JBoss Application Server is the open source implementation of the Java EE suite of services. It comprises a set of offerings for enterprise customers who are looking for preconfigured profiles of JBoss Enterprise Middleware components that have been tested and certified together to provide an integrated experience. It's easy-to-use server architecture and high flexibility makes JBoss the ideal choice for users just starting out with J2EE, as well as senior architects looking for a customizable middleware platform.
Because it is Java-based, JBoss Application Server is cross-platform, easy to install and use on any operating system that supports Java. The readily available source code is a powerful learning tool to debug the server and understand it. It also gives you the flexibility to create customized versions for your personal or business use.
Installing JBoss Application Server is simple and easy. You can have it installed and running in no time. This guide will teach you to install and uninstall JBoss.
If you find a typographical error in the Installation Guide, or if you have thought of a way to make this manual better, we would love to hear from you! Please submit a report in JIRA: http://jira.jboss.com against the project JBoss Application Server and component Installation_Guide.
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You must have adequate disk space to install JDK and JBoss Application Server while also allowing enough space for your applications. Before installing JBoss Application Server you must have a working installation of Java. Since JBoss is 100% pure Java you can have it working on any Operating System / Platform that supports Java. However there are a few Operating System-specific issues that you must be aware of. Refer to http://wiki.jboss.org/wiki/Wiki.jsp?page=JBossOperatingSystemSpecificIssues for more information.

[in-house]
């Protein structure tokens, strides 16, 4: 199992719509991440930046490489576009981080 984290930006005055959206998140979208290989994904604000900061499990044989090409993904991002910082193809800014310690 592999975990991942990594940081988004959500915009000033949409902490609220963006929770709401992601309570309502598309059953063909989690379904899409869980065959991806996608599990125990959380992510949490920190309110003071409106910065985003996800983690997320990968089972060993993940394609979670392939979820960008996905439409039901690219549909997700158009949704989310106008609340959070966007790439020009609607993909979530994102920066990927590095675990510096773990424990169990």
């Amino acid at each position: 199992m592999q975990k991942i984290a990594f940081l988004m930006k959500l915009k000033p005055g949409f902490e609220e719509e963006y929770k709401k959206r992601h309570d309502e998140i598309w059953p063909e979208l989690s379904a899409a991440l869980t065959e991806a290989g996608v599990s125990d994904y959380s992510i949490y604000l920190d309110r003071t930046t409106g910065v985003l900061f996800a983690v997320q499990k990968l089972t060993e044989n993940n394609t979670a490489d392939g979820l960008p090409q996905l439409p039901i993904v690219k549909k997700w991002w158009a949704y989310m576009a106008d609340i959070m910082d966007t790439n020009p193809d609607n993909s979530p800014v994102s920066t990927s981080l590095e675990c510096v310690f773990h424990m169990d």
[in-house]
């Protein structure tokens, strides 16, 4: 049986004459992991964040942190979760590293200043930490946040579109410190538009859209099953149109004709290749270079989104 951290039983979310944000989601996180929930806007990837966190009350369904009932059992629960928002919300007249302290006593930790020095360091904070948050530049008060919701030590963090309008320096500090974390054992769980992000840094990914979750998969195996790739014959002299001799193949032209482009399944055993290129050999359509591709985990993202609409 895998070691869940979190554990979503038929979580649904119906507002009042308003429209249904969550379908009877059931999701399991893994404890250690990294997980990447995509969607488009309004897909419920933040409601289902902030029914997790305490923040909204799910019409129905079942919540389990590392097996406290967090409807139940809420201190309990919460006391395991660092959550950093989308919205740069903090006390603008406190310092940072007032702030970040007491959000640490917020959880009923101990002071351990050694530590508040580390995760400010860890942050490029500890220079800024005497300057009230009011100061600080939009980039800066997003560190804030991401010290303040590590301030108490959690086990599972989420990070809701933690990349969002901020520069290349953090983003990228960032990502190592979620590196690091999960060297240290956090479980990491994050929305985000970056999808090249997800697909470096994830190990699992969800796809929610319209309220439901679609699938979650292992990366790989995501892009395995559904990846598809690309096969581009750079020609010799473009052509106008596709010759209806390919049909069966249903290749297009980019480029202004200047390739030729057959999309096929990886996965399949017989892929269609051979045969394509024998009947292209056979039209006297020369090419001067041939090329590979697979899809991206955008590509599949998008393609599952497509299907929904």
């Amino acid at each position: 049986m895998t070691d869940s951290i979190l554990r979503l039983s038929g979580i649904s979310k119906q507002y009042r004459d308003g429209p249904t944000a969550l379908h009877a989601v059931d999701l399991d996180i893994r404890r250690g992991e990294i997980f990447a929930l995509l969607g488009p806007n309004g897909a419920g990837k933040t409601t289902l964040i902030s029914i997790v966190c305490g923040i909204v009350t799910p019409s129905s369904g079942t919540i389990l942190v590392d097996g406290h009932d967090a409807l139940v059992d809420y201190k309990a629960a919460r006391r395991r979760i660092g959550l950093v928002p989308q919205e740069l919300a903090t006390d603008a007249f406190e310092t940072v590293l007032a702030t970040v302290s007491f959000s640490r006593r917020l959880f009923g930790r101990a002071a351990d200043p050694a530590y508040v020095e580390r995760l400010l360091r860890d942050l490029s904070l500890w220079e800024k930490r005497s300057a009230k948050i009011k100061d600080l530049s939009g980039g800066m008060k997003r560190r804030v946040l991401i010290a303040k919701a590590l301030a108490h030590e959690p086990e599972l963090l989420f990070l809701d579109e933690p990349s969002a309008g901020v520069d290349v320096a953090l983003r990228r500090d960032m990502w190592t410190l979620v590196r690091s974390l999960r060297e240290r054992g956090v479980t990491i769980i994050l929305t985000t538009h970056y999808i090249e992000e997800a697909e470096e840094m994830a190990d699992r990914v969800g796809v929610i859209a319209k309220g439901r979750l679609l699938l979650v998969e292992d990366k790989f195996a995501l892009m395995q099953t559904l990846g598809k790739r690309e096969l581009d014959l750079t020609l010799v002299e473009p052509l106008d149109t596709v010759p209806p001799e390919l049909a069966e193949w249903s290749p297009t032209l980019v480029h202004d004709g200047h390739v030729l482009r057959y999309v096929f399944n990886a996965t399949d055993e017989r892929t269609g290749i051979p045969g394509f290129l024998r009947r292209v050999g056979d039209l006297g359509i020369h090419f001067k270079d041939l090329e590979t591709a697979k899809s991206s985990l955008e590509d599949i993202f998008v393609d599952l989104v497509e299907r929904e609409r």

For the latest information on supported Operating System / JVM combinations and supported Database platforms, please refer to http://www.jboss.com.
You must have a working installation of JDK 1.5 before you install JBoss Application Server. You can install the 32-bit or 64-bit JVM as per your requirements. In this guide we will show you how to install a 32-bit Sun JDK 5.0 on a Linux Platform and Microsoft Windows Platform. But before we do that let's take a look at some of the benefits of using a 64-bit JVM.
Benefits of 64-bit JVM on 64-bit OS and Hardware:
Wider datapath: The pipe between RAM and CPU is doubled, which improves the performance of memory-bound applications.
64-bit memory addressing gives virtually unlimited (1 exabyte) heap allocation. However large heaps affect garbage collection.
Applications that run with more than 1.5GB of RAM (including free space for garbage collection optimization) should utilize the 64-bit JVM.